I knew the recipe well enough, but never memorized the exact measurements. Maybe it’s because I liked the ritual of taking out the book, one that people have relied on for years, one filled with tried-and-true recipes, no matter how basic or passé they might be. Maybe it’s because, even after my pregnancy-induced foray into cooking, cooking stressed me out and I didn’t enjoy it all that much.

Eventually, I gave up on making pizza dough all together. I started buying store-bought pizza and made it on nights Adam was at work. The kids didn’t complain. A slice of pizza and a few raw vegetables made them happy, and I was spared the work of making something from scratch.

But the other day, I got the itch. At the grocery store, I grabbed some pizza sauce and shredded mozzarella and decided Wednesday would be homemade pizza night.

On Wednesday, I grabbed the Betty Crocker Cookbook from its spot on the highest shelf in the cupboard. The book is tattered, old now. Some of the pages fall out, and the cover is worn around the edges. I held it for a minute before laying it on the counter. I had done this so many times before – held this book in my hands, opened up to the well-worn page with the recipe for pizza dough – but it had been a long time.

I pulled out each ingredient, trying to remember without having to refer to the recipe, and grabbed the large stainless-steel bowl that banged on the counter when I set it down. My daughter, Lily, came in and asked how she could help.

“Do you want to knead the dough?” I asked her.

She ran to grab a stool. “Yeah, I love that part,” she said, pulling the sleeves of her sweatshirt up.

I glanced over and watched her squeezing and rolling the dough, flour on her cheeks and the front of her sweatshirt. “You doing okay?” I asked.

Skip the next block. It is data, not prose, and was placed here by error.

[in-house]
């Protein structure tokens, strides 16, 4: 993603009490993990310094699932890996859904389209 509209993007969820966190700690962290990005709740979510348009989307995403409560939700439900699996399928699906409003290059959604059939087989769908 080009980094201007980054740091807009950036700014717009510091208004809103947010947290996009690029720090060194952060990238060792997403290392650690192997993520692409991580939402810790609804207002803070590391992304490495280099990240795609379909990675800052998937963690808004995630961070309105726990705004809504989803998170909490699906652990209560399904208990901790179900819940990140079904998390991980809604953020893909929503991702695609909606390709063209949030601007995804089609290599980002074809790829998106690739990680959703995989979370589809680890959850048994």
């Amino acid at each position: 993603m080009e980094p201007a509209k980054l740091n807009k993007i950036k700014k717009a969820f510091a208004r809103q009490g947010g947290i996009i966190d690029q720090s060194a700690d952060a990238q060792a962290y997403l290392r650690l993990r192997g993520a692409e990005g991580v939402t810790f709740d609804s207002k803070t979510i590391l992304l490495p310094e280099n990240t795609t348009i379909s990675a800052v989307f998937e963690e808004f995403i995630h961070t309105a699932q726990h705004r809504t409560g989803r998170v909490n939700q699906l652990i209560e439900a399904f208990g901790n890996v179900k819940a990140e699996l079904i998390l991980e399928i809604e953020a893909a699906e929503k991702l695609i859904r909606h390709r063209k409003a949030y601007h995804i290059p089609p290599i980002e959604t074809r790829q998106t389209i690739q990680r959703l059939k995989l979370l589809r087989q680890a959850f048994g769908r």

“Yeah,” she said, “but my hands are getting tired.” She placed the ball of dough in the bowl and itched her face with the back of her hand.

“It’s hard work,” I told her. I pulled out the plastic wrap and tore a piece big enough to cover the dough. “You did a good job. Thanks.”

She stood at the sink, washing the sticky dough off her hands, and I kissed the top of her head before setting the timer for thirty minutes.

Lily sat down at the table to do her homework before dinner, her brother sitting beside her, mashing a ball of Play-Doh with a plastic fork. They sat quietly, and I turned on some music – an old album from high school I hadn’t listened to in ages. The music started, and I washed a few stray dishes beside the sink, then tucked the worn, red cookbook back up on the top shelf.

I knew what to do next – sit with kids at the kitchen table while they worked, answering questions and laughing with them; watch the blue hour descend outside the bay window; wait for the timer to summon me; kiss my husband when he came home.

I knew the rest by heart.

 

Words and image by Lindsay Crandall.

The Photos That Cheer Us Up

hello there, friend

On my refrigerator is a photograph I took of my daughter Lily right before she turned two. A few months ago, while my husband Adam was cleaning out the basement, he found it and handed it to me, a big smile on his face.

“Do you remember this?” he asked.

“Yeah, I do,” I said, taking the photo in my hand. “I took this at that restaurant on the Causeway. We were sitting outside, but they made us move in because it was too windy and the umbrellas were almost bending in half.” I looked closer at my daughter’s toothy little smile. “But we left and ended up going somewhere else. I can’t remember where.”

“I don’t remember that,” he said. He stood at the sink washing his hands, and I placed the photo on the fridge under a magnet.

“We were only there for, like, five minutes,” I went on, examining the photo again. “And look at this light. Look at the sun in her curls.” I sighed.

The photograph is a portrait of my daughter. She’s smiling with her big blue eyes and chubby cheeks, perfectly content and used to having the camera in her face often. Behind her, the sun is glowing, the light glinting off the wispy curls of baby hair she’d have snipped away a year or so later.